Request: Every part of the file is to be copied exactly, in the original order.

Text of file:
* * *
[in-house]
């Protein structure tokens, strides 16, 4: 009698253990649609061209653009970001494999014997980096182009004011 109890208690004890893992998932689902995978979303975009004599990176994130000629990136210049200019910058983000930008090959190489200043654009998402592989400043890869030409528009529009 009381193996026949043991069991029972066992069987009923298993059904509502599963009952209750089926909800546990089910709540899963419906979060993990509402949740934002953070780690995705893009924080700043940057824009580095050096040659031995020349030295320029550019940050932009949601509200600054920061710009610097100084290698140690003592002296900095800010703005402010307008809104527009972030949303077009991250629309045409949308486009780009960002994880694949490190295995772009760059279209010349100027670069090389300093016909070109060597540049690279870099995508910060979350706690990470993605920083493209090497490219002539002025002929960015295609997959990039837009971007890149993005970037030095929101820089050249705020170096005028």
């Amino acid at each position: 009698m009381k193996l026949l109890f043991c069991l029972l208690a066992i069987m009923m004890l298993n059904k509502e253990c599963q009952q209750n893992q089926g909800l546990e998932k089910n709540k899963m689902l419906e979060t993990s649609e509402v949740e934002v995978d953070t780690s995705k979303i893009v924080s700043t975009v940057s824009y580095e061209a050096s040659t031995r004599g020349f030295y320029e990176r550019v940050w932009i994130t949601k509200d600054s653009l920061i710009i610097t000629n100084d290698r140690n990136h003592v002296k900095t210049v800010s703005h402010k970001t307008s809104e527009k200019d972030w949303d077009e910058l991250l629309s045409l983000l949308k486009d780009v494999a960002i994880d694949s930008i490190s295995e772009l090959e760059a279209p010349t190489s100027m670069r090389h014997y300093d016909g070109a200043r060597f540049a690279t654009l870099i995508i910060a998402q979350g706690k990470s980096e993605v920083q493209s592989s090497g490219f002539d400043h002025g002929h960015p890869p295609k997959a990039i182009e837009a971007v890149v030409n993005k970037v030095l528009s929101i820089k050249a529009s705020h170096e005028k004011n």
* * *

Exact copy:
[in-house]
């Protein structure tokens, strides 16, 4: 009698253990649609061209653009970001494999014997980096182009004011 109890208690004890893992998932689902995978979303975009004599990176994130000629990136210049200019910058983000930008090959190489200043654009998402592989400043890869030409528009529009 009381193996026949043991069991029972066992069987009923298993059904509502599963009952209750089926909800546990089910709540899963419906979060993990509402949740934002953070780690995705893009924080700043940057824009580095050096040659031995020349030295320029550019940050932009949601509200600054920061710009610097100084290698140690003592002296900095800010703005402010307008809104527009972030949303077009991250629309045409949308486009780009960002994880694949490190295995772009760059279209010349100027670069090389300093016909070109060597540049690279870099995508910060979350706690990470993605920083493209090497490219002539002025002929960015295609997959990039837009971007890149993005970037030095929101820089050249705020170096005028």
């Amino acid at each position: 009698m009381k193996l026949l109890f043991c069991l029972l208690a066992i069987m009923m004890l298993n059904k509502e253990c599963q009952q209750n893992q089926g909800l546990e998932k089910n709540k899963m689902l419906e979060t993990s649609e509402v949740e934002v995978d953070t780690s995705k979303i893009v924080s700043t975009v940057s824009y580095e061209a050096s040659t031995r004599g020349f030295y320029e990176r550019v940050w932009i994130t949601k509200d600054s653009l920061i710009i610097t000629n100084d290698r140690n990136h003592v002296k900095t210049v800010s703005h402010k970001t307008s809104e527009k200019d972030w949303d077009e910058l991250l629309s045409l983000l949308k486009d780009v494999a960002i994880d694949s930008i490190s295995e772009l090959e760059a279209p010349t190489s100027m670069r090389h014997y300093d016909g070109a200043r060597f540049a690279t654009l870099i995508i910060a998402q979350g706690k990470s980096e993605v920083q493209s592989s090497g490219f002539d400043h002025g002929h960015p890869p295609k997959a990039i182009e837009a971007v890149v030409n993005k970037v030095l528009s929101i820089k050249a529009s705020h170096e005028k004011n």